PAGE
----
Visitors are most attracted by the Soomaa floods or the fifth season, which follows the thawing of snow and heavy rains. During this period, all low-lying forests, roads and even yards are flooded and people can only get around by boat.

Soomaa National Park stands out in Europe thanks to its wilderness – there are 5 large bogs, native forests and flooded meadows. Traditional land use has turned the areas around its meandering rivers into biologically diverse floodplains and wooded meadows. Because of its large untouched areas, Soomaa (Land of Bogs) is a member of the international PAN Parks network and has been nicknamed the Wilderness Capital of Estonia.

 The lack of human activity makes Soomaa a sanctuary for both large and small mammals. Moose, roe deer, wild boars, lynxes, wolves and bears live in its woods; beavers help design its watery landscape.

 The bird species living in Soomaa include the Willow Grouse (Lagopus lagopus) and Golden Eagle (Aquila chrysaetos); the courting grounds of the Wood Grouse (Tetrao urogallus) can be found around the edges of bogs, and in spring you can hear the cooing of the Black Grouse (Tetrao tetrix) from the open areas of the bog. The damp forests hide many species of owls and woodpeckers. Floodplains offer a home to waders (Charadriiformes), Corn Crakes (Crex crex) and Great Snipes (Gallinago media).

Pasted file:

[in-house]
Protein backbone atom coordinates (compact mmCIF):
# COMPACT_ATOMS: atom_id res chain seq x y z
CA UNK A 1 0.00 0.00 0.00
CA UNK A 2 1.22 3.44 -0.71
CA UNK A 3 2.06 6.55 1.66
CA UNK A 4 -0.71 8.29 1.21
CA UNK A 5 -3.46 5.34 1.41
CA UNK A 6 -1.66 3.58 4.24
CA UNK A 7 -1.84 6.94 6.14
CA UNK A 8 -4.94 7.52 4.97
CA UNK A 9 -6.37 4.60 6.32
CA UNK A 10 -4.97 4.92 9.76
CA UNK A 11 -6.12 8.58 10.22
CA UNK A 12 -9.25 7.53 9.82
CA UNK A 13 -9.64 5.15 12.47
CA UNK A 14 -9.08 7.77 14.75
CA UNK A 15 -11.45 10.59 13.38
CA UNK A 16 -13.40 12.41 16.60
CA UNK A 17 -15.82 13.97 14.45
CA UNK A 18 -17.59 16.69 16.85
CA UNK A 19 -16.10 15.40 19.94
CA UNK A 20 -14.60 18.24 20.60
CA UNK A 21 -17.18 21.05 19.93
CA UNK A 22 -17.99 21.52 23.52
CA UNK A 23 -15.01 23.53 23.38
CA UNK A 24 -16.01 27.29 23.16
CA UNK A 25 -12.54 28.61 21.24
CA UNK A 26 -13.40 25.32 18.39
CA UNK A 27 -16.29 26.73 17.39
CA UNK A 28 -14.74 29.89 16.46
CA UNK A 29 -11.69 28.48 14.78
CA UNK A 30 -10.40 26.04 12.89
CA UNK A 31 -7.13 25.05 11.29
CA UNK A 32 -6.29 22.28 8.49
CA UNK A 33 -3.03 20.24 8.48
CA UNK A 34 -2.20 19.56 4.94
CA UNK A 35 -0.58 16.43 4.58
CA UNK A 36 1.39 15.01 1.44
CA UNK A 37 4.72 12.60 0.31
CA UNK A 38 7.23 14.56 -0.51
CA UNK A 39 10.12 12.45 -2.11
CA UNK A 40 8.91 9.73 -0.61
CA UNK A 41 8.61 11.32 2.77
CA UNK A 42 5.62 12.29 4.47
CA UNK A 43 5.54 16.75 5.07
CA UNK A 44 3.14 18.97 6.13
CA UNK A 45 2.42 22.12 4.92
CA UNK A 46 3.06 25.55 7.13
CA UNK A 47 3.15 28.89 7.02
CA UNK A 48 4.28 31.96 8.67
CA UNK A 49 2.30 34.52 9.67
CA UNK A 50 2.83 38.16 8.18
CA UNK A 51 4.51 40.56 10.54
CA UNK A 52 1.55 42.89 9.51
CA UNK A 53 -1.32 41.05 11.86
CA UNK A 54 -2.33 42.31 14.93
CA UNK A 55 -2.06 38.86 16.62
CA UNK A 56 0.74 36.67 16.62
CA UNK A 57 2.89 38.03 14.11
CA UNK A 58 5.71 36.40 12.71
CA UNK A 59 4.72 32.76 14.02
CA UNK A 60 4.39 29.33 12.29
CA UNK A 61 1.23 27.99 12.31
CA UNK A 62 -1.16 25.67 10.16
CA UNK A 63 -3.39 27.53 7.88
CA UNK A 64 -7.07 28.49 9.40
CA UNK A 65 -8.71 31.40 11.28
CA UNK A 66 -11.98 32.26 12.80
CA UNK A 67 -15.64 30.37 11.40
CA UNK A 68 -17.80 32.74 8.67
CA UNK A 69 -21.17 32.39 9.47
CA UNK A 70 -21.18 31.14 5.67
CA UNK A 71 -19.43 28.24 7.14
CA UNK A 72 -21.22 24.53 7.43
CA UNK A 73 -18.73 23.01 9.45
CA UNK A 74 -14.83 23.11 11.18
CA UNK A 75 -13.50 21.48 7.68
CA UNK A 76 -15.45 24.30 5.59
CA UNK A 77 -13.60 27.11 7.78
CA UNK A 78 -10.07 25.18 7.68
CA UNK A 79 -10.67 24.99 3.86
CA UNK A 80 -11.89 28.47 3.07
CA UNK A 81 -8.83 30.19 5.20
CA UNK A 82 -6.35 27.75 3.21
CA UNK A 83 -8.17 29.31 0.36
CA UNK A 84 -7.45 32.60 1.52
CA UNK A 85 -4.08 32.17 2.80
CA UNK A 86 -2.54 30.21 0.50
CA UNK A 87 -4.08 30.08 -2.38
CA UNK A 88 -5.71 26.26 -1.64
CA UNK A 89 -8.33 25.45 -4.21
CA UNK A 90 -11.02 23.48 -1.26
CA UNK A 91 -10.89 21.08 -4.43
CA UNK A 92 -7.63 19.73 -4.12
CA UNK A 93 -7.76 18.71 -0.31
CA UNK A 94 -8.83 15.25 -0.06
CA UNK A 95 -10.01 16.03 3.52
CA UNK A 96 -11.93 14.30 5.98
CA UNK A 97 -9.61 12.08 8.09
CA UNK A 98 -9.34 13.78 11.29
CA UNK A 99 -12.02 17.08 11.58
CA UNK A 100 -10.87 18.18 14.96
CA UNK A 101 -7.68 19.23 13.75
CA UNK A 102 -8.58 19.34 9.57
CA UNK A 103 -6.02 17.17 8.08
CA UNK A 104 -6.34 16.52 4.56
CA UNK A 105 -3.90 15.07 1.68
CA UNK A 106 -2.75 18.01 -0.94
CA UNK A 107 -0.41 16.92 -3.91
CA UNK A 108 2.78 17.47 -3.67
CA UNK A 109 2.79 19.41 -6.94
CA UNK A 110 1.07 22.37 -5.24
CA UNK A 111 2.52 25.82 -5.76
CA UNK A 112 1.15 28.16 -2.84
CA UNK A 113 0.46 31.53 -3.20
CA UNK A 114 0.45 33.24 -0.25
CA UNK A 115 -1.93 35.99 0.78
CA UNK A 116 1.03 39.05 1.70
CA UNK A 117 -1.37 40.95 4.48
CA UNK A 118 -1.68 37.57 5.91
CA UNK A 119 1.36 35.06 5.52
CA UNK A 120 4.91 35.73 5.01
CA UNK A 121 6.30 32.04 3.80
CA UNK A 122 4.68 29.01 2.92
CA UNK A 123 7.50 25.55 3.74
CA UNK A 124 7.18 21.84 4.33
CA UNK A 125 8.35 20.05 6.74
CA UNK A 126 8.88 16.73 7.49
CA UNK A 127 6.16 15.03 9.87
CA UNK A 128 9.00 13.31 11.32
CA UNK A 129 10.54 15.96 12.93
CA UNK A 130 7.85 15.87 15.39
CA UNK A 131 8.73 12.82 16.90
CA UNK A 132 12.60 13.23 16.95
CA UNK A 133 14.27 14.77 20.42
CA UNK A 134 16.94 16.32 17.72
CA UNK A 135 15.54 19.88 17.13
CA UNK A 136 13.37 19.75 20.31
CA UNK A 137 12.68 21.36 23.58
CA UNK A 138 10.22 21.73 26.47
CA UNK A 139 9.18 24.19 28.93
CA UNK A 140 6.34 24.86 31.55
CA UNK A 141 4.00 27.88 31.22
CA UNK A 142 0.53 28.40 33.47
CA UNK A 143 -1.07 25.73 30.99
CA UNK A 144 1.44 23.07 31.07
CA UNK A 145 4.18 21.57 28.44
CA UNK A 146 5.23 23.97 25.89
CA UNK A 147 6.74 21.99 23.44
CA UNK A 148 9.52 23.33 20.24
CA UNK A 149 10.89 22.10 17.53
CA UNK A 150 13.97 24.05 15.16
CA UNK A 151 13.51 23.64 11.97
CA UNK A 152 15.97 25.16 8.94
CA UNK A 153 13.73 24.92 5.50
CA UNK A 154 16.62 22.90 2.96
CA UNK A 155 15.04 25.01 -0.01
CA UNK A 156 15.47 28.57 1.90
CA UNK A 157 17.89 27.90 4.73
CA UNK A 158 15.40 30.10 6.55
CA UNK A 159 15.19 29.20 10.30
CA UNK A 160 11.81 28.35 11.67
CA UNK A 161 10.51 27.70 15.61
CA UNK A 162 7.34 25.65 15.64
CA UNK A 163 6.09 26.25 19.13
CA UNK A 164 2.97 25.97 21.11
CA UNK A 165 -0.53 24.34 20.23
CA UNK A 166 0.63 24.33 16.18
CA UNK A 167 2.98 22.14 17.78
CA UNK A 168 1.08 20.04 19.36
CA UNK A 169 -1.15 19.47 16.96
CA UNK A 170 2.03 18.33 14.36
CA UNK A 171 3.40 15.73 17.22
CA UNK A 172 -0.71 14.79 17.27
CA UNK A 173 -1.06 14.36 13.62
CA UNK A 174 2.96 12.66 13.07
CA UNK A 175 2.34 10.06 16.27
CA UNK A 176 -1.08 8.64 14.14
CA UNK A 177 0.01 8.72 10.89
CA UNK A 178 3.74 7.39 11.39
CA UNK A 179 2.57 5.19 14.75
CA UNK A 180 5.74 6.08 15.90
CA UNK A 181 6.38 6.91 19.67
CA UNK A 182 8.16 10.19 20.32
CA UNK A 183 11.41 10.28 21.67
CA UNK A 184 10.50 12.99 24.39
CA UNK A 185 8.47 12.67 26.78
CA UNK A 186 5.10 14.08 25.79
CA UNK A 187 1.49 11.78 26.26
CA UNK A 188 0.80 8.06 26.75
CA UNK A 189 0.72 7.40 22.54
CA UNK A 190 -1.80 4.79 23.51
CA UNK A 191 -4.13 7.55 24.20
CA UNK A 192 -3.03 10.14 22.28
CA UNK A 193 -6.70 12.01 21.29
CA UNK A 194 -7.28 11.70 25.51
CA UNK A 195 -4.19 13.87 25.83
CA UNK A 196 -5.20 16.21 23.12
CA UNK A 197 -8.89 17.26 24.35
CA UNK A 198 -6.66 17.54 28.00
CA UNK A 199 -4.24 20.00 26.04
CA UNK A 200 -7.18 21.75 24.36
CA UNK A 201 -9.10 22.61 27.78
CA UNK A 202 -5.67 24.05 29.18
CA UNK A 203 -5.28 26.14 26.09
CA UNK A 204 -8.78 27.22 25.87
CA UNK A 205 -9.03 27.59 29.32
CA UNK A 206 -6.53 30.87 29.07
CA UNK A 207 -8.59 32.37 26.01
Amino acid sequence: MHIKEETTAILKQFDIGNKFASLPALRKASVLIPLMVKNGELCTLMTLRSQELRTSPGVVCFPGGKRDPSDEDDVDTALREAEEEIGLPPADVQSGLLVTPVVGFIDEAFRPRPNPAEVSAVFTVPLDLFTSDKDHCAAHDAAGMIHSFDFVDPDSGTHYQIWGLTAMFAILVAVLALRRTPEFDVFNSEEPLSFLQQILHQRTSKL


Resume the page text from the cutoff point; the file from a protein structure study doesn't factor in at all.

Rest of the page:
The history of human habitation in Soomaa reaches back to the Stone Age. The traditional dugout, a single log canoe made of aspen, is a testament to these ancient times. The art of making dugouts is still taught in Soomaa.

 The visitor centre of Soomaa National Park is located in Tõramaa. During the flood it is accessible by car only from Kõpu. The best way of exploring Soomaa is on a bog hike or canoe trip. To get the best possible experience from the national park, visit it during the fifth season.

Listen to the sounds of Soomaa National Park: